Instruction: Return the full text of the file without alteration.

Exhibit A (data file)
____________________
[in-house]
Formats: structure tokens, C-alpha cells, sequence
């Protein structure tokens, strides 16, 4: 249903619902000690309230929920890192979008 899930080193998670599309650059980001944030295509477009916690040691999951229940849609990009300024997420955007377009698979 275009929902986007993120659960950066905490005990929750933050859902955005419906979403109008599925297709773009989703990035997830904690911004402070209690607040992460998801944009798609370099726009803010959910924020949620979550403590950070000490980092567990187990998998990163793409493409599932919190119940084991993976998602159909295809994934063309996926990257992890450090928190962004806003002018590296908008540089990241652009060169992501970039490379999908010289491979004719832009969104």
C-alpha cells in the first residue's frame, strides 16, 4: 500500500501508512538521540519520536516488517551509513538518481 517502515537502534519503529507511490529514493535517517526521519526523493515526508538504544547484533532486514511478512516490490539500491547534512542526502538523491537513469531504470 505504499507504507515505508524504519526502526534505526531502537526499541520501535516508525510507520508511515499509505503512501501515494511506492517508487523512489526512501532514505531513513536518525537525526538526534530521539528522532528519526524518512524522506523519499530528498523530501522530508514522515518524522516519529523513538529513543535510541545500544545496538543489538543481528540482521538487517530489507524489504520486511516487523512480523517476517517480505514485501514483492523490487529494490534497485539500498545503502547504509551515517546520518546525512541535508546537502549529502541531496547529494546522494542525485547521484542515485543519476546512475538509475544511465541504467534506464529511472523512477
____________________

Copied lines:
[in-house]
Formats: structure tokens, C-alpha cells, sequence
């Protein structure tokens, strides 16, 4: 249903619902000690309230929920890192979008 899930080193998670599309650059980001944030295509477009916690040691999951229940849609990009300024997420955007377009698979 275009929902986007993120659960950066905490005990929750933050859902955005419906979403109008599925297709773009989703990035997830904690911004402070209690607040992460998801944009798609370099726009803010959910924020949620979550403590950070000490980092567990187990998998990163793409493409599932919190119940084991993976998602159909295809994934063309996926990257992890450090928190962004806003002018590296908008540089990241652009060169992501970039490379999908010289491979004719832009969104």
C-alpha cells in the first residue's frame, strides 16, 4: 500500500501508512538521540519520536516488517551509513538518481 517502515537502534519503529507511490529514493535517517526521519526523493515526508538504544547484533532486514511478512516490490539500491547534512542526502538523491537513469531504470 505504499507504507515505508524504519526502526534505526531502537526499541520501535516508525510507520508511515499509505503512501501515494511506492517508487523512489526512501532514505531513513536518525537525526538526534530521539528522532528519526524518512524522506523519499530528498523530501522530508514522515518524522516519529523513538529513543535510541545500544545496538543489538543481528540482521538487517530489507524489504520486511516487523512480523517476517517480505514485501514483492523490487529494490534497485539500498545503502547504509551515517546520518546525512541535508546537502549529502541531496547529494546522494542525485547521484542515485543519476546512475538509475544511465541504467534506464529511472523512477